The police tried to brush the incident off, suggesting that it was a Halloween prank. Mrs. Blakey issued her own statement. “Whoever burnt the cross in the Blakey yard, we wish they wouldn’t do it again,” she said, “because my husband has a violent temper and will shoot first and ask questions later.” She added in a later interview with a Press-Gazette reporter that her family had been out of the integration battle for a while. “Now it looks as if we’re back in it again,” she said. Gertrude Clemons told the same reporter that the cross burning wouldn’t stop the march. “The only way to stop it is to burn us,” she declared.
The tough words and the fire worried little Virginia Steward more than ever. The people who burned the cross could do something else, something worse. What if her mother and the other mothers got killed? Maybe, Virginia hoped, the seriousness of it all would mean she finally didn’t have to walk anymore. But the cross “didn’t bother me any,” Elsie Steward later said. The morning after the burning, she and the other mothers marched their kids to school.
The cross burning was an act of terror, but not a setback. Those came courtesy of state institutions. Legislation proposed by a group of Ohio senators that would have empowered the state board of education to withhold funds from districts that still assigned students to schools based on race died in committee. In public testimony, the president of Ohio’s NAACP said Hillsboro was one of the “problem areas.” (He also called out segregation in cities as big as Columbus, the state capital.) Then, in December, the Ohio Education Association, a teachers’ union, rejected a proposal to stop directing money to districts that segregated, opting instead to give commendations to districts that integrated quickly.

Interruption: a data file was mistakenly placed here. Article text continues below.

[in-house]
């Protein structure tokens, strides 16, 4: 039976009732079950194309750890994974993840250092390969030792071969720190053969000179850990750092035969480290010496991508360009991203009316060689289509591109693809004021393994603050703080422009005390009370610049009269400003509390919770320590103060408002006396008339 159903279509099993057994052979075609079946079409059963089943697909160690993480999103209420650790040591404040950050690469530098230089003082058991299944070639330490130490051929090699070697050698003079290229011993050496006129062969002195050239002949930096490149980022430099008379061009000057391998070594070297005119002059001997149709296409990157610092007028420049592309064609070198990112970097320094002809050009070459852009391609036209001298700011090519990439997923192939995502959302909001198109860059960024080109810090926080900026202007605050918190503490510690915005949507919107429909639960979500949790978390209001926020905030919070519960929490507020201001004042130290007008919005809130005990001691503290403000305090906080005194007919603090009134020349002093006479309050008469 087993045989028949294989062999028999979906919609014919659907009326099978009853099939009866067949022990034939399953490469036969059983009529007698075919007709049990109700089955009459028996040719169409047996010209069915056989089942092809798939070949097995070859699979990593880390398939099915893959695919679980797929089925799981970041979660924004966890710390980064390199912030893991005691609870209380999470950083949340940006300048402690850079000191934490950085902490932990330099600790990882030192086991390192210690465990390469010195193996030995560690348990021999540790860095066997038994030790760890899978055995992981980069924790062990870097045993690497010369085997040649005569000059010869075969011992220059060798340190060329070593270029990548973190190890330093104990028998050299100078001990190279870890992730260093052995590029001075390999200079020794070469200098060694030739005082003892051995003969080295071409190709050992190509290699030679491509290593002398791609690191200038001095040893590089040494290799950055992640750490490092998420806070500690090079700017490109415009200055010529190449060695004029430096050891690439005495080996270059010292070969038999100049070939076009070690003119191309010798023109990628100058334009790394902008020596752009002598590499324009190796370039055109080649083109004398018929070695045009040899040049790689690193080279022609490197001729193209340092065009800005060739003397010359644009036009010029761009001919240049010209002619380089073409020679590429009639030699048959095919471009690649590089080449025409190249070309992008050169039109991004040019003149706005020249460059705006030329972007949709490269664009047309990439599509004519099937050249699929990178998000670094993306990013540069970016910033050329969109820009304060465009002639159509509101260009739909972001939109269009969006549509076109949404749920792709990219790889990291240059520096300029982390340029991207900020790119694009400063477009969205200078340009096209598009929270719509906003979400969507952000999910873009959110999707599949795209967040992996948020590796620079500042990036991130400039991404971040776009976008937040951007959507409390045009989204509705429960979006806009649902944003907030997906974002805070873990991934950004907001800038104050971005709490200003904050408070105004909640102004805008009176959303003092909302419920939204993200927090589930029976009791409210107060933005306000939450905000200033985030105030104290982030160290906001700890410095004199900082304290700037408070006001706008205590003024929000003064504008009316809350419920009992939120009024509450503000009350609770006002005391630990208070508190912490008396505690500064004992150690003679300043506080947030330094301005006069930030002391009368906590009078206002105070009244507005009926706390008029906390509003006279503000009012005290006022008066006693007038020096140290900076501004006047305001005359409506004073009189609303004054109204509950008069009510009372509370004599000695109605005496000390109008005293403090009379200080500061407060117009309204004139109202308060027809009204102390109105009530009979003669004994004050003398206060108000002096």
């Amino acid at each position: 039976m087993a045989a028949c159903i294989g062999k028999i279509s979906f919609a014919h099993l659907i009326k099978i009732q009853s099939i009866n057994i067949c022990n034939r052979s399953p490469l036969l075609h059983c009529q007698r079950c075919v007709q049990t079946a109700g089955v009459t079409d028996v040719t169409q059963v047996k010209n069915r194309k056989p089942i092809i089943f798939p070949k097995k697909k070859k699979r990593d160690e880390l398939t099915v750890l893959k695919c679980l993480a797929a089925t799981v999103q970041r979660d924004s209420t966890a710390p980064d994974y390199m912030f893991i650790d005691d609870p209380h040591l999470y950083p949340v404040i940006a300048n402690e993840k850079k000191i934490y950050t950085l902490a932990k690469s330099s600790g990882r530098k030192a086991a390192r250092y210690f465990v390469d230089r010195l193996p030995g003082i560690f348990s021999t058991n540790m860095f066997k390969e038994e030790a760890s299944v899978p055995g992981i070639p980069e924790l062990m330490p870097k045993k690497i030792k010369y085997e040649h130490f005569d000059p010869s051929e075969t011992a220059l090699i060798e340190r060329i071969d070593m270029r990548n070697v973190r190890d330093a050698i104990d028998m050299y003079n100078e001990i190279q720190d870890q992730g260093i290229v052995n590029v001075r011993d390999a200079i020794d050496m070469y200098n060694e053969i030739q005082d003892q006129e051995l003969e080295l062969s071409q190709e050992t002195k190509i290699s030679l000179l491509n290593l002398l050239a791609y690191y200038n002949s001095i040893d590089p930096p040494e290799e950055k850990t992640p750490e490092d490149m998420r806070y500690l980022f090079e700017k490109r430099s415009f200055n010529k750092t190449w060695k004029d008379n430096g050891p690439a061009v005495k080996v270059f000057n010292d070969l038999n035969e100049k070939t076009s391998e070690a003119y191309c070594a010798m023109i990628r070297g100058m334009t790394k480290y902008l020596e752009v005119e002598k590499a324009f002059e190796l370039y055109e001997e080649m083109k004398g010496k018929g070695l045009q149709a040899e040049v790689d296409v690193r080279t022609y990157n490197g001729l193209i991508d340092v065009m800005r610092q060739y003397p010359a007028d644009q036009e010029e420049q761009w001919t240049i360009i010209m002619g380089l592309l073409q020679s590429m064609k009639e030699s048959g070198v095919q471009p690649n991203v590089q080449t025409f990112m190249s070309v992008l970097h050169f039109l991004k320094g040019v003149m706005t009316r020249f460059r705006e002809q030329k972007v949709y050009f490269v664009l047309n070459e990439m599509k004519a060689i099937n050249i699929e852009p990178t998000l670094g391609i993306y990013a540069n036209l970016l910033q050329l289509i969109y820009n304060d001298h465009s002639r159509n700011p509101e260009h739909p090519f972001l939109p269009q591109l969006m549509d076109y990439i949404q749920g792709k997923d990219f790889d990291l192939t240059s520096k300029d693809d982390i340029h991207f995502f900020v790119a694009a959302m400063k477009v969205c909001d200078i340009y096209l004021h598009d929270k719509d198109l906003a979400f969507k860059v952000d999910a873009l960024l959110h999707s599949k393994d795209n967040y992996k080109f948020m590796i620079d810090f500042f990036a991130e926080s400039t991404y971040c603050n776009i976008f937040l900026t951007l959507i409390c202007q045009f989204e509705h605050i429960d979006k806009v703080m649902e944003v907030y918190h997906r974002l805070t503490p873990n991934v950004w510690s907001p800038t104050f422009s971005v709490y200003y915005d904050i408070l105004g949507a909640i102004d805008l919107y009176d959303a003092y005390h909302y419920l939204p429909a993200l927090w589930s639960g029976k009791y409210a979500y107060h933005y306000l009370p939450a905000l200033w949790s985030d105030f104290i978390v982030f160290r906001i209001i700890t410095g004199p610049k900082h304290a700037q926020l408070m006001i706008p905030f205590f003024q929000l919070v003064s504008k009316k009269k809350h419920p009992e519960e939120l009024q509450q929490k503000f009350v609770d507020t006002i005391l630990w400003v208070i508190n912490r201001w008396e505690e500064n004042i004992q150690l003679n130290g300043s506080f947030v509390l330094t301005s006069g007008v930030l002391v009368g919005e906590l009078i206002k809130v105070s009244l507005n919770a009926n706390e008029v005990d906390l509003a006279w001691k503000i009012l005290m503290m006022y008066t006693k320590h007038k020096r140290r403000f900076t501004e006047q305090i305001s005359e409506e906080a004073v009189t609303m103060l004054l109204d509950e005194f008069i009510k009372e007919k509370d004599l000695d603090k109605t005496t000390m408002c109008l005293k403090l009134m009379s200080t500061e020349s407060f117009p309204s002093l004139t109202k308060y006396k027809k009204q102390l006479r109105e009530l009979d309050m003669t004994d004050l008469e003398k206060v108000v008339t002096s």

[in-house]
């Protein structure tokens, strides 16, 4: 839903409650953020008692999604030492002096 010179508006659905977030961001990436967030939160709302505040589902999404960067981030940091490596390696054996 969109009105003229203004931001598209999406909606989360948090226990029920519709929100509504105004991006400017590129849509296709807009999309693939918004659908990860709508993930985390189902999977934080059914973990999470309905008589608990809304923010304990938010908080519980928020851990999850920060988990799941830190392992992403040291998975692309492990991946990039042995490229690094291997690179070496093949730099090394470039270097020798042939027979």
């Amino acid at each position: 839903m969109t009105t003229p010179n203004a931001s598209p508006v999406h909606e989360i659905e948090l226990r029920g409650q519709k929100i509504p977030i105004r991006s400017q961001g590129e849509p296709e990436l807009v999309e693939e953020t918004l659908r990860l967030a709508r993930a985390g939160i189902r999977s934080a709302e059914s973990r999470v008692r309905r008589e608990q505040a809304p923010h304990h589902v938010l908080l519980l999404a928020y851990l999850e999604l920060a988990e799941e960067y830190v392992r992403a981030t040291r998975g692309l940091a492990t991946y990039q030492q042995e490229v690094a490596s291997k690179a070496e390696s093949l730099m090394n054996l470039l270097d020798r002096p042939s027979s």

As those with the clout to shape policy worked in half measures at best, the marching mothers and their children met each bleary winter morning for the walk to school and back. Their hopes still hung on the NAACP’s appeal of Druffel’s ruling, which had yet to be heard in court. It finally happened on December 29, 1955, a year to the day after the mothers had last appeared in Druffel’s courtroom. The NAACP’s legal team took the case to the Sixth Circuit Court of Appeals, and Thurgood Marshall himself traveled from New York to make the oral arguments before a three-judge panel.
It took a week for the court to rule, and the decision was two to one—in favor of the mothers and their children. One of the judges was Florence Ellinwood Allen, who had previously been the first woman to serve on Ohio’s Supreme Court, and was one of the first women to serve as a federal judge. A white woman who wore her hair in an Aunt Bee upsweep, Allen wrote the majority opinion. She noted that while the district claimed its rezoning of the elementary schools was not based on race, Upp had testified that “temporary segregation” existed. Druffel’s ruling, then, was a violation of the Supreme Court’s decision in Brown v. Board.
Allen could find “no case in which it is declared that a judge has judicial discretion by denial of an injunction to continue the deprivation of basic human rights.” The rezoning in Hillsboro, she continued, had been a subterfuge to continue separating children by race. To justify segregation on the grounds that schools were too crowded had no basis in law. Even if it had, the figures on enrollment across Hillsboro’s schools didn’t support the overcrowding narrative.